include shelves for televisions and other entertainment electronics.
    \7\ A chiffonier is typically a tall and narrow chest of drawers 
normally used for storing undergarments and lingerie, often with 
mirror(s) attached.
    \8\ A hutch is typically an open case of furniture with shelves 
that typically sits on another piece of furniture and provides 
storage for clothes.
    \9\ An armoire is typically a tall cabinet or wardrobe 
(typically 50 inches or taller), with doors, and with one or more 
drawers (either exterior below or above the doors or interior behind 
the doors), shelves, and/or garment rods or other apparatus for 
storing clothes. Bedroom armoires may also be used to hold 
television receivers and/or other audio-visual entertainment 
systems.
---------------------------------------------------------------------------

    The scope of the order excludes the following items: (1) seats, 
chairs, benches, couches, sofas, sofa beds, stools, and other seating 
furniture; (2) mattresses, mattress supports (including box springs), 
infant cribs, water beds, and futon frames; (3) office furniture, such 
as desks, stand-up desks, computer cabinets, filing cabinets, 
credenzas, and bookcases; (4) dining room or kitchen furniture such as 
dining tables, chairs, servers, sideboards, buffets, corner cabinets,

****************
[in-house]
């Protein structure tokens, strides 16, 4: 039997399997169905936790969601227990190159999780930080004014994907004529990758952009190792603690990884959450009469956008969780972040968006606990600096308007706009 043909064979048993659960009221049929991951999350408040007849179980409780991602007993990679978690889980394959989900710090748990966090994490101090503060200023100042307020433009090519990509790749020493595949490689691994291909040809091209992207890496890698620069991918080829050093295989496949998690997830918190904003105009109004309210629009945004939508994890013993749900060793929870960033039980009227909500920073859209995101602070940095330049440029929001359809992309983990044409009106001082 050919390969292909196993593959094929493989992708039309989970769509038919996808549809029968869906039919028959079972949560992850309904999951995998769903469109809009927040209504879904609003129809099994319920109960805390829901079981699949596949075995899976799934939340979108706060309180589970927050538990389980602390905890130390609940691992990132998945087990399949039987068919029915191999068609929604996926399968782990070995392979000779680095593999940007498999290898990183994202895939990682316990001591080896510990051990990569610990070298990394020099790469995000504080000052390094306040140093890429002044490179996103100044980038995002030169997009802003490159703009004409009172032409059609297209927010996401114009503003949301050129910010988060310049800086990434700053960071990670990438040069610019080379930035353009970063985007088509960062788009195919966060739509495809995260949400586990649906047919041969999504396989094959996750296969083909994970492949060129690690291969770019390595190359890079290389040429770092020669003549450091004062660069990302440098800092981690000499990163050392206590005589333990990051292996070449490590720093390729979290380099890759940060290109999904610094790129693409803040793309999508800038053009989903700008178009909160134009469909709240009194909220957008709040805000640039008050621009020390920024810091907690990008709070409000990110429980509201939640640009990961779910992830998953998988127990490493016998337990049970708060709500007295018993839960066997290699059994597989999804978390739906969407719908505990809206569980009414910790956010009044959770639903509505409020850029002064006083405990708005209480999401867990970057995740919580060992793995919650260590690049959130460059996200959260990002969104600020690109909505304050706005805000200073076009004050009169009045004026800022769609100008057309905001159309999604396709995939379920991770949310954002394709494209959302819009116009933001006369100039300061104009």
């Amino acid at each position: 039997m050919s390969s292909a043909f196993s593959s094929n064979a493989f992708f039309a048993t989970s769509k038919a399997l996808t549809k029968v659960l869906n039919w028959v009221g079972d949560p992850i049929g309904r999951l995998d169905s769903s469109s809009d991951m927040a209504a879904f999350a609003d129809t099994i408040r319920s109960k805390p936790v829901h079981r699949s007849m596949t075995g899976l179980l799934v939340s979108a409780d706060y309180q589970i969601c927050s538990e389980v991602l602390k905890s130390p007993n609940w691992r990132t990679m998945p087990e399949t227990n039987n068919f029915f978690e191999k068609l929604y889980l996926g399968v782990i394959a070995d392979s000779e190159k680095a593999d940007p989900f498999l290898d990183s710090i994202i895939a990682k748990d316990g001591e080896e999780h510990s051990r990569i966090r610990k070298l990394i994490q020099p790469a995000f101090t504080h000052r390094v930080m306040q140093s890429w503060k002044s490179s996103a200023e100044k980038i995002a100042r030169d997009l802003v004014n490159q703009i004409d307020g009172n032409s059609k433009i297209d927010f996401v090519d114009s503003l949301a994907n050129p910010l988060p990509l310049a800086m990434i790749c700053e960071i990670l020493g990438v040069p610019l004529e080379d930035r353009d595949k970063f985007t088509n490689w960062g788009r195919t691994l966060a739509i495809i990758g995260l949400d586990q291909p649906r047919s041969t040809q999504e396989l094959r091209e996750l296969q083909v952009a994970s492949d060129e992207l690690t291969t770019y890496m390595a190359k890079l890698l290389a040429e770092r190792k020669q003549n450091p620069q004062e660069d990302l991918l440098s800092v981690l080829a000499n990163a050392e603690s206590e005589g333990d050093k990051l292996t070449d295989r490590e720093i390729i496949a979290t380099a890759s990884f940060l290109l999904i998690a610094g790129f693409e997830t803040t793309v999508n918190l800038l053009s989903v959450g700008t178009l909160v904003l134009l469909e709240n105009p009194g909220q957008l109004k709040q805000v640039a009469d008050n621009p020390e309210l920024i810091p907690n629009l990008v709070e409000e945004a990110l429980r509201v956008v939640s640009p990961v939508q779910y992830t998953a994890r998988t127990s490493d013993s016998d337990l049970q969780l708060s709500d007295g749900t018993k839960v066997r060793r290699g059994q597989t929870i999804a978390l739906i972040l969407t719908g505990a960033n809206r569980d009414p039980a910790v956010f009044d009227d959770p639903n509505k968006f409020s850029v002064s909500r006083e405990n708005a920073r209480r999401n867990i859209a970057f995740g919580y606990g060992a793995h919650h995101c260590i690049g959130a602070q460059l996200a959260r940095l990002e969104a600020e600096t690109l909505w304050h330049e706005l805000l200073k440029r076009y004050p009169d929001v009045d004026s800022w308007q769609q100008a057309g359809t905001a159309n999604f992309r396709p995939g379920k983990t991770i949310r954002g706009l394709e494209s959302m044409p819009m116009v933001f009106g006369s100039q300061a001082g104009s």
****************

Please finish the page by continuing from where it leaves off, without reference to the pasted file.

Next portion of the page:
china cabinets, and china hutches; (5) other non-bedroom furniture, 
such as television cabinets, cocktail tables, end tables, occasional 
tables, wall systems, book cases, and entertainment systems; (6) 
bedroom furniture made primarily of wicker, cane, osier, bamboo or 
rattan; (7) side rails for beds made of metal if sold separately from 
the headboard and footboard; (8) bedroom furniture in which bentwood 
parts predominate\10\; (9) jewelry armories\11\; (10) cheval

[[Page 60813]]

mirrors\12\; (11) certain metal parts\13\;(12) mirrors that do not 
attach to, incorporate in, sit on, or hang over a dresser if they are 
not designed and marketed to be sold in conjunction with a dresser as 
part of a dresser-mirror set; and (13) upholstered beds\14\.
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    \10\ As used herein, bentwood means solid wood made pliable. 
Bentwood is wood that is brought to a curved shape by bending it 
while made pliable with moist heat or other agency and then set by 
cooling or drying. See Customs' Headquarters' Ruling Letter 043859, 
dated May 17, 1976.
    \11\ Any armoire, cabinet or other accent item for the purpose 
of storing jewelry, not to exceed 24 in width, 
18 in depth, and 49 in height, including a 
minimum of 5 lined drawers lined with felt or felt-like material, at 
least one side door (whether or not the door is lined with felt or 
felt-like material), with necklace hangers, and a flip-top lid with 
inset mirror. See Issues and Decision Memorandum from Laurel 
LaCivita to Laurie Parkhill, Office Director, Concerning Jewelry 
Armoires and Cheval Mirrors in the Antidumping Duty Investigation of